Posts Tagged: styx-crypt

Jun 14

Ne’er-Do-Well News, Volume I

It’s been a while since a new category debuted on this blog, and it occurred to me that I didn’t have a catch-all designation for random ne’er-do-well news. Alas, the inaugural entry for Ne’er-Do-Well News looks at three recent unrelated developments: The availability of remote access iPhone apps written by a programmer perhaps best known for developing crimeware; the return to prison of a young hacker who earned notoriety after simultaneously hacking Paris Hilton’s cell phone and data broker LexisNexis; and the release of Pavel Vrublevsky from a Russian prison more than a year before his sentence was to expire.

ZeusTerm and Zeus Terminal are iPhone/iPad apps designed by the same guy who brought us the Styx-Crypt exploit kit.

ZeusTerm and Zeus Terminal are iPhone/iPad apps designed by the same guy who brought us the Styx-Crypt exploit kit.

A year ago, this blog featured a series of articles that sought to track down the developers of the Styx-Crypt exploit kit, a crimeware package being sold to help bad guys booby-trap compromised Web sites with malware. Earlier this week, I learned that a leading developer of Styx-Crypt — a Ukrainian man named Max Gavryuk — also is selling his own line of remote administration tools curiously called “Zeus Terminal,” available via the Apple iTunes store.

News of the app family came via a Twitter follower who  asked to remain anonymous, but who said two of the apps by this author were recently pulled from Apple’s iTunes store, including Zeus Terminal and Zeus Terminal Lite. It’s unclear why the apps were yanked or by whom, but the developer appears to have two other remote access apps for sale on iTunes, including ZeusTerm and ZeusTerm HD.

Incidentally, the support page listed for these apps — zeus-terminal[dot]com — no longer appears to be active (if, indeed it ever was), but the developer lists as his other home page reality7solutions[dot]com, which as this blog has reported was intricately tied to the Styx-Crypt development team.

This wouldn’t be the first time a crimeware author segued into building apps for the iPhone and iPad: In January 2012, as part of my Pharma Wars series, I wrote about clues that strongly suggested the Srizbi/Reactor spam botnet was developed and sold by a guy who left the spam business to build OOO Gameprom, a company that has developed dozens of games available in the iTunes store.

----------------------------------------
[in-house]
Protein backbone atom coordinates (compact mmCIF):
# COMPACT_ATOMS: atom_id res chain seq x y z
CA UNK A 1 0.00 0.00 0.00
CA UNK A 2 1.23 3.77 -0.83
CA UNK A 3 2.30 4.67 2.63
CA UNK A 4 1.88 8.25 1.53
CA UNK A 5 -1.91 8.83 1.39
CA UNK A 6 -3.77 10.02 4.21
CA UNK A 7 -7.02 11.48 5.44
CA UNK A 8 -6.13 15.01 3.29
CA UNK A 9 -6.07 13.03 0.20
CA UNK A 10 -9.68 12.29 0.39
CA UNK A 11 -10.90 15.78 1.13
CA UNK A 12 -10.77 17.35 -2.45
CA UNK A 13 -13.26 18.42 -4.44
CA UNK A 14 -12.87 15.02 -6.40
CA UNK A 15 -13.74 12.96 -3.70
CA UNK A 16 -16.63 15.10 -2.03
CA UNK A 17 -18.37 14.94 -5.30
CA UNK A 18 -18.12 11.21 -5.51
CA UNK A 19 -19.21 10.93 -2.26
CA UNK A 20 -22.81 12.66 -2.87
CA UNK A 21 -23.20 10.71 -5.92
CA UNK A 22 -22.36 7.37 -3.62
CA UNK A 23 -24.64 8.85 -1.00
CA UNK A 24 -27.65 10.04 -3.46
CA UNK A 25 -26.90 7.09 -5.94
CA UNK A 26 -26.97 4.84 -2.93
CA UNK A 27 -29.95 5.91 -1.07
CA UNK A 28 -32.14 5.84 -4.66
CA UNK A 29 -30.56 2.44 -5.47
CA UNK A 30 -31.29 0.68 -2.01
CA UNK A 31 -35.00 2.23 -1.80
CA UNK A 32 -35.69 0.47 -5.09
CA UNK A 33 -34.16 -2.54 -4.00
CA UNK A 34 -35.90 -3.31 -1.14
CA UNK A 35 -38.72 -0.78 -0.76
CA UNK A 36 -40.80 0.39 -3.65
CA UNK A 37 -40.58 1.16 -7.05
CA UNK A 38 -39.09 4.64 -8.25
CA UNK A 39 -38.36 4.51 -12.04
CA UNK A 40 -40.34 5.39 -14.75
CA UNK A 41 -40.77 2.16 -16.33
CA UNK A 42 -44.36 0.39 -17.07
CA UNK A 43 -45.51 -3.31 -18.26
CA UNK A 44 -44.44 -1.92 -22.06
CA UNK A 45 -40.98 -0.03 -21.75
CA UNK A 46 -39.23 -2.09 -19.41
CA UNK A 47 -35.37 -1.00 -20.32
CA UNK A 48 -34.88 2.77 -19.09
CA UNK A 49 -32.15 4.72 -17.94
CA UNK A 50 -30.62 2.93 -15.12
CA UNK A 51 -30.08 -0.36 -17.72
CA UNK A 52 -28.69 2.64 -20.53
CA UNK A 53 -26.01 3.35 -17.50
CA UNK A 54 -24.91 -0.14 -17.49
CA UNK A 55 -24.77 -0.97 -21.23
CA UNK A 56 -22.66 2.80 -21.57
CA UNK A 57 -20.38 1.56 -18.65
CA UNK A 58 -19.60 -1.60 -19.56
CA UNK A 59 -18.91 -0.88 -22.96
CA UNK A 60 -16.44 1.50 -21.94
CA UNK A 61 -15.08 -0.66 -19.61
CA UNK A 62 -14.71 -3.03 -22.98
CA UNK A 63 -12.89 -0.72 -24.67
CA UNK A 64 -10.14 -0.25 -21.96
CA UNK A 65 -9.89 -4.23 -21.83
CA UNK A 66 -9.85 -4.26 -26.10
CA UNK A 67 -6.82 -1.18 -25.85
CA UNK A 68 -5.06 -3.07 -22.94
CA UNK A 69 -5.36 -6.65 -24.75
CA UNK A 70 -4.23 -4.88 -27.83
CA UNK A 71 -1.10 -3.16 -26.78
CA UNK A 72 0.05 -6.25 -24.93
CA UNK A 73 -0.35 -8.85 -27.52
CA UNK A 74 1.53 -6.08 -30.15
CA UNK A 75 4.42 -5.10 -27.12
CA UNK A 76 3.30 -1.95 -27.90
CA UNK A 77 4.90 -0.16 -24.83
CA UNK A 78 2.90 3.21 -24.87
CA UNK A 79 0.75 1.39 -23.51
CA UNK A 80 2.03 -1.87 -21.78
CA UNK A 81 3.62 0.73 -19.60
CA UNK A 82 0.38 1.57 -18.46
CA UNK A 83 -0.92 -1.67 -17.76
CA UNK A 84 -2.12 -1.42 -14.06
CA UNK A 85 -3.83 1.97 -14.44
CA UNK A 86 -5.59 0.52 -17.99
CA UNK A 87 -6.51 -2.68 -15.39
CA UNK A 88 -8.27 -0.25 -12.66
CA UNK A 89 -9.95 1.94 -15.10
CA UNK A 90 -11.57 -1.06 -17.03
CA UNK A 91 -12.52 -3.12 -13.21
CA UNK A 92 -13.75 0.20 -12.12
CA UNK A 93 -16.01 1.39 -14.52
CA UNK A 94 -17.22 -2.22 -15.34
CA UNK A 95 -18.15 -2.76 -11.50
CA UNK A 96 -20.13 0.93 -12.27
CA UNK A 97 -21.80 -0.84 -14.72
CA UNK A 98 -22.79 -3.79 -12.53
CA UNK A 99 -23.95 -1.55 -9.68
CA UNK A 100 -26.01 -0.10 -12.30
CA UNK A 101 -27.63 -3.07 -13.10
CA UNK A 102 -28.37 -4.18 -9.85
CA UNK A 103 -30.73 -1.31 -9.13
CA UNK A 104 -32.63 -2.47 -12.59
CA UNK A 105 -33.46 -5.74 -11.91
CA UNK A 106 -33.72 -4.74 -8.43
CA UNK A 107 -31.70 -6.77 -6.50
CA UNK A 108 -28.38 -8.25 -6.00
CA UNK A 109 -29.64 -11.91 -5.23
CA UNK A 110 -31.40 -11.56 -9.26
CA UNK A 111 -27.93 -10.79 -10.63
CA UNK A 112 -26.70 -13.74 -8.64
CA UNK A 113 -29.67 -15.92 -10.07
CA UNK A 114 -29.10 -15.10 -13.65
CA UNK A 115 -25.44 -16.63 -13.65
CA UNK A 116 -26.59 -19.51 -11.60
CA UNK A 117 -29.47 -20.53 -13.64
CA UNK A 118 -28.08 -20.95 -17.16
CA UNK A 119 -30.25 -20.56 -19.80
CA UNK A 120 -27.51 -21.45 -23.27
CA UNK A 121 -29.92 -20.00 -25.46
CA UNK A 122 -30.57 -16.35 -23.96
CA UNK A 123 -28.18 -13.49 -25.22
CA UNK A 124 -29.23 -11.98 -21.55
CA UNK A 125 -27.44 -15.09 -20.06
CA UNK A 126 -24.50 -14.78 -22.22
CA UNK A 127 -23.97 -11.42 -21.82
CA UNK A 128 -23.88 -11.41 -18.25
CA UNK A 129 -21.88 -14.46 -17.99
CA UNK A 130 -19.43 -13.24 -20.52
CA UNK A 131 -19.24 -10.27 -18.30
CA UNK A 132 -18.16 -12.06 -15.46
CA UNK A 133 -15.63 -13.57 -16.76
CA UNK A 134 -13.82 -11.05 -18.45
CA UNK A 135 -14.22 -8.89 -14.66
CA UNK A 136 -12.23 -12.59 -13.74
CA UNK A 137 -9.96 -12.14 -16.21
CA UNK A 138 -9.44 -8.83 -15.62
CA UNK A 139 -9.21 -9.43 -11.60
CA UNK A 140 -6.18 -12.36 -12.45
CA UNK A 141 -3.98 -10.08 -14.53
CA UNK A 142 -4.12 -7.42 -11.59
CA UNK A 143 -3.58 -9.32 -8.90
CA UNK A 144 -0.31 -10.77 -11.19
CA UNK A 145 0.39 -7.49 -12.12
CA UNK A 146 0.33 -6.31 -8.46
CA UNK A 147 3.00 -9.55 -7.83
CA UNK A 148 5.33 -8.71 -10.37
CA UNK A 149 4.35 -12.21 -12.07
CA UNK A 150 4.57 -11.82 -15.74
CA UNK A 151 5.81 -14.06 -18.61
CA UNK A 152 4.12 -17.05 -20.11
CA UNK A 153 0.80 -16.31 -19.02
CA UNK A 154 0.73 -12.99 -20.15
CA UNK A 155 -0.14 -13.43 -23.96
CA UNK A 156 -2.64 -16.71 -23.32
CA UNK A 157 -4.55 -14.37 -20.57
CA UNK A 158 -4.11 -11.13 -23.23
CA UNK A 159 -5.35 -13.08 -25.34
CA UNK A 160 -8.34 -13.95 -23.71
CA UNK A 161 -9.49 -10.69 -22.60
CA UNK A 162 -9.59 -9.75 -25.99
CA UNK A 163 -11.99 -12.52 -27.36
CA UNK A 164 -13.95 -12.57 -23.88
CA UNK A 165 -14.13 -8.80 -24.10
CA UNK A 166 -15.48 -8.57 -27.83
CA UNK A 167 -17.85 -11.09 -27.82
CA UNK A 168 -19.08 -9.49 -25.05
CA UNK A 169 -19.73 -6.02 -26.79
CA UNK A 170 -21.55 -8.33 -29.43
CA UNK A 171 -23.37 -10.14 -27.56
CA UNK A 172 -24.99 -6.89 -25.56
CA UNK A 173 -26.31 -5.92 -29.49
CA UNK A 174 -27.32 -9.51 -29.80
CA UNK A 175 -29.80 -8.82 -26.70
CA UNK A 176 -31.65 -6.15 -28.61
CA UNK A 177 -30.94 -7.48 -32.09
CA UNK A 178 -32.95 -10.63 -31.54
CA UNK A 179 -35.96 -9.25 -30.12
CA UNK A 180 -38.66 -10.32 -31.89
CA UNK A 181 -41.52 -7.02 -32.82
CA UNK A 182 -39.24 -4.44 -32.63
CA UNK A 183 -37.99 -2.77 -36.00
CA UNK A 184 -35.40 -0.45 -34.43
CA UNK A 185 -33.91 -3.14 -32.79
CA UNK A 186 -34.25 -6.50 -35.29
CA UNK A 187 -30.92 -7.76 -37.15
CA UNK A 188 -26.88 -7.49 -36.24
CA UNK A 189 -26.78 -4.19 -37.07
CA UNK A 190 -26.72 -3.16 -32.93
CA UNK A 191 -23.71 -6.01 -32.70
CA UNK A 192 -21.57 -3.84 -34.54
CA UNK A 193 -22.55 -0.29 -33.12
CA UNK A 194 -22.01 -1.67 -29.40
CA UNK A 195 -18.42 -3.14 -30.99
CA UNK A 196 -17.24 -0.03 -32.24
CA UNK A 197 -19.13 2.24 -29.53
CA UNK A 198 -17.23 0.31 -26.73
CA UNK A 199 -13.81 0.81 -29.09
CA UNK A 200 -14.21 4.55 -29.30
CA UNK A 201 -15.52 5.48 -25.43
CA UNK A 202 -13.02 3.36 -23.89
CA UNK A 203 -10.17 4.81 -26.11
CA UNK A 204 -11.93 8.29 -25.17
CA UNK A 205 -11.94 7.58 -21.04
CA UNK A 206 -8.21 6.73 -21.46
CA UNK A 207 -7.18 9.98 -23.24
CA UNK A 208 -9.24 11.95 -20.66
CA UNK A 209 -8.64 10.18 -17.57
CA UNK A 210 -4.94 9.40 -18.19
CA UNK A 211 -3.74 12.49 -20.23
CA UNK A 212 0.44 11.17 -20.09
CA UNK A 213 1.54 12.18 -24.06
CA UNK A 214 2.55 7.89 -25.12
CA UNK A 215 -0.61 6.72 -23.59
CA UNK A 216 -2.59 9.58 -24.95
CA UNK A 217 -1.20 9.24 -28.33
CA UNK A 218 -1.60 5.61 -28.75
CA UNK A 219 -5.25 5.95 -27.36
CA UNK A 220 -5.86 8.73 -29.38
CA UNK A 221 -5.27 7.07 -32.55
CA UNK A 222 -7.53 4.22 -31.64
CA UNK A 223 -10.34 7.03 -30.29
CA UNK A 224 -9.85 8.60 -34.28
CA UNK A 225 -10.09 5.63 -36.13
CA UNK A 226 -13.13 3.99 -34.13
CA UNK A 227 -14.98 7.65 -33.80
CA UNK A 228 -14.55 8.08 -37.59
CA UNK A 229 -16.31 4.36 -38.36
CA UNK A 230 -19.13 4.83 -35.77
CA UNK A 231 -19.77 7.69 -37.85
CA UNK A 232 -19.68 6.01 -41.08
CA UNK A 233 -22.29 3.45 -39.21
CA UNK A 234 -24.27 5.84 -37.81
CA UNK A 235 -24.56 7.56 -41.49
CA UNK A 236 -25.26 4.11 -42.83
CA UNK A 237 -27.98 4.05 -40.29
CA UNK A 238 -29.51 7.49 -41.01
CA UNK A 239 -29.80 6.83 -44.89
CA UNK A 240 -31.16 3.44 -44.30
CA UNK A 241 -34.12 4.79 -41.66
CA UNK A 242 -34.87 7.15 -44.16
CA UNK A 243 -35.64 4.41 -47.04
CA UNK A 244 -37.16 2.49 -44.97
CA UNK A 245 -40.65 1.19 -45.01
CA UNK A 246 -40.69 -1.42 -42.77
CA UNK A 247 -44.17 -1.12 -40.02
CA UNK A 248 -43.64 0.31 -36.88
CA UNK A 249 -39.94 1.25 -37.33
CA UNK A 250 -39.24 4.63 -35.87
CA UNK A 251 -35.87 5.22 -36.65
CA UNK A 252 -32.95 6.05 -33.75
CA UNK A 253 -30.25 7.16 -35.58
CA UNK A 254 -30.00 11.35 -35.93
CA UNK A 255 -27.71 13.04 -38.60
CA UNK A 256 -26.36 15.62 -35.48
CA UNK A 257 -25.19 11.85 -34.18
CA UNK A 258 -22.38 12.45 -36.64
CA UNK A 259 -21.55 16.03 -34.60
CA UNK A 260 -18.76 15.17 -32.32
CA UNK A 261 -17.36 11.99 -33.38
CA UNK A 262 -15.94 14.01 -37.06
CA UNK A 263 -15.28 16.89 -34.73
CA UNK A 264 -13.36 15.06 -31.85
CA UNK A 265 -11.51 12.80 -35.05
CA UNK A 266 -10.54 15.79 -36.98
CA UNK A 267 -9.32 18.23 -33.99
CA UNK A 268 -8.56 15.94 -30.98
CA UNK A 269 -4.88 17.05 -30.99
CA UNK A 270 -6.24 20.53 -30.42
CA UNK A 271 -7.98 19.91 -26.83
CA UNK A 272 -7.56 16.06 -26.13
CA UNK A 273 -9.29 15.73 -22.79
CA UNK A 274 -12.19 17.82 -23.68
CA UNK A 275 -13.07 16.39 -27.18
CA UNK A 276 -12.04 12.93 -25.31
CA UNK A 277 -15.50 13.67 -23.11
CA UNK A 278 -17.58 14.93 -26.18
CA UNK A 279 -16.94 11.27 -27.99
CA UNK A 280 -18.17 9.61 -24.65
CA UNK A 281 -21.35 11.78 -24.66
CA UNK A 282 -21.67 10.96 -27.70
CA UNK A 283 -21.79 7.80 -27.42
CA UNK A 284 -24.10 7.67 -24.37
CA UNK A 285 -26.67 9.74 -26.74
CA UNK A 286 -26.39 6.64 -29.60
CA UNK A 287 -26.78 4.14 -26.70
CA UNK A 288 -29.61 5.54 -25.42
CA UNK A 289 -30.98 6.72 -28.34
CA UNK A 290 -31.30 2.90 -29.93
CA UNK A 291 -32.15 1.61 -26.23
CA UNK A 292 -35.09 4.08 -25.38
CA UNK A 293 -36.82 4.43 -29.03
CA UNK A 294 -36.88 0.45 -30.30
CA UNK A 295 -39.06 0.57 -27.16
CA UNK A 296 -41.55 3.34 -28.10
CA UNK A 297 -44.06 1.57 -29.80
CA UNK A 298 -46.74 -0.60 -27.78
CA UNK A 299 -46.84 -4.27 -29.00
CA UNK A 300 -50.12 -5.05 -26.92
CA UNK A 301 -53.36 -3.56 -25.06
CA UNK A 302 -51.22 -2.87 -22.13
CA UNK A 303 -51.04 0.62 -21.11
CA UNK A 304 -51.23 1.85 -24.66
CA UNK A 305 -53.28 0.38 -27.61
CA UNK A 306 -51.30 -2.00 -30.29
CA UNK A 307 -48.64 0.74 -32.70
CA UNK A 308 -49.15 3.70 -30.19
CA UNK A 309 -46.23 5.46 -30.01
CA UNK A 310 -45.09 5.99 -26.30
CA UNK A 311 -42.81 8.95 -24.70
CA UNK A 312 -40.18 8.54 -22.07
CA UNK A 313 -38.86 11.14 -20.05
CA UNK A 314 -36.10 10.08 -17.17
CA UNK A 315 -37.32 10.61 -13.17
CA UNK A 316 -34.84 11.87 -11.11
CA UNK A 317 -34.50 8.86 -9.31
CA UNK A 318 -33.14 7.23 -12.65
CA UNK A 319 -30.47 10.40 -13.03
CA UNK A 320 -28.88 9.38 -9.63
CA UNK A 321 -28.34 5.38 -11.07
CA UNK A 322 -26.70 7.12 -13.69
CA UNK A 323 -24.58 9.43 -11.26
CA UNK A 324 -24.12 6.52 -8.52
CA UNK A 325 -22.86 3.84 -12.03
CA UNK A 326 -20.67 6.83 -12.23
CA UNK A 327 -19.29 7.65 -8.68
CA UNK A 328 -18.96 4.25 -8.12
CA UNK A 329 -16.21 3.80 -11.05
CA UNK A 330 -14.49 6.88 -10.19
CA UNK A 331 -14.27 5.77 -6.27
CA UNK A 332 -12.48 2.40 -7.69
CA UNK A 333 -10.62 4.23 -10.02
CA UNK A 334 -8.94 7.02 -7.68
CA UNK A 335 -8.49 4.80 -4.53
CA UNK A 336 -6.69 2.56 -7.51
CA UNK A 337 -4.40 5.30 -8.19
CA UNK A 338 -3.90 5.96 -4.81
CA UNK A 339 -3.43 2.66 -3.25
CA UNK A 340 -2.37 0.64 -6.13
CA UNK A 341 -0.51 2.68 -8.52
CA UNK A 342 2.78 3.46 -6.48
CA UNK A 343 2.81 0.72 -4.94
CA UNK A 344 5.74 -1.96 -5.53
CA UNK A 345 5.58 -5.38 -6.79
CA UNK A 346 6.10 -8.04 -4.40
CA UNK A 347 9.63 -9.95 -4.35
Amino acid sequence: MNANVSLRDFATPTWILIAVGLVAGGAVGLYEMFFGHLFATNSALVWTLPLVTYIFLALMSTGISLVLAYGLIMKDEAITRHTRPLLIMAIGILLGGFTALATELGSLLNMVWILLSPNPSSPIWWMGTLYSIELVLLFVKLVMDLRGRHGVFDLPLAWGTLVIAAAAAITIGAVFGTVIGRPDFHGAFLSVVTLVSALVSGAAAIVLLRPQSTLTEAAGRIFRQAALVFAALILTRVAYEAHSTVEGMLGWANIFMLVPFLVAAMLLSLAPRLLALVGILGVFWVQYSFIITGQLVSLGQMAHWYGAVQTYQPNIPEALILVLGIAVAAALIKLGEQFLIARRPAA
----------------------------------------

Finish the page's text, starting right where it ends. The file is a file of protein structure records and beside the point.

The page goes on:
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Jul 13

Who’s Behind The Styx-Crypt Exploit Pack?

Earlier this week I wrote about the Styx Pack, an extremely sophisticated and increasingly popular crimeware kit that is being sold to help miscreants booby-trap compromised Web sites with malware. Today, I’ll be following a trail of breadcrumbs that leads back to central Ukraine and to a trio of friends who appear to be responsible for marketing (if not also making) this crimeware-as-a-service.

styxlogoAs I noted in Monday’s story, what’s remarkable about Styx is that while most exploit kits are sold on private and semi-private underground forums, Styx has been marketed and sold via a regular Web site: styx-crypt[dot]com. The peddlers of this service took down their site just hours after my story ran, but versions of the site cached by hold some important clues about who’s responsible for selling this product.

At the bottom of the archived styx-crypt homepage, we can see two clickable banners for an account at virtual currency Webmoney to which potential customers of Styx will need to send money in order to purchase a license for the software. The Webmoney account #268711559579 belongs to a Webmoney Purse number Z268711559579. Follow that link and you’ll see that the registered username attached to that purse is “Ikar.” If we look closer we can see that Ikar’s Webmoney purse is connected to another purse at Webmoney account 317426476957, which is this purse belonging to a user named “Nazar.” (Update: July 11, 10:14 p.m.: Both Ikar and Nazar changed the names on their Webmoney accounts after this story ran. Thankfully, cached the old data. The links to the purses above have been changed accordingly.)

Both Ikar and Nazar are nicknames that were used in Styx sales threads on several underground forums, including damagelab[dot]org, secnull[dot]cc and antichat[dot]ru. In these threads, Ikar used the contact address ““, while Nazar listed ““. Both addresses are associated with forum accounts named “Ikar” and “Renzor” (for examples, see this cached, Google-Translated page from Renzor’s account on, and this cached page from secnull[dot]cc). Nazar’s address is linked to a “Max Lighter” profile on Facebook, but not much more information is available on that profile. doesn’t appear to be connected to anything special, but Nazar’s address was used as the point-of-contact in registering two very interesting domains: and Looking at the familiar wormhole-like squiggly at the top of, I noticed it was very similar to the rotating icon ( video) used by the Styx pack.’s homepage lists an address in the United States for a company called EPAM Systems, which according to the business directory maintained by Hoovers  is a public company that specializes in IT outsourcing. Hoovers says the company provides “software development and other IT services to US and European customers primarily from development centers in Russia, Belarus, Hungary, Ukraine, Kazakhstan and Poland.”

The ICQ number listed on the homepage of belongs to a Website design professional from Khmelnitsky, Ukraine named Stanislav Shangin. If we look at Schangin’s personal page where he lists all of the Web sites he’s been hired to create, we can see he designed both styx-crypt[dot]com and, among dozens of other sites. Shangin did not respond to requests for comment.

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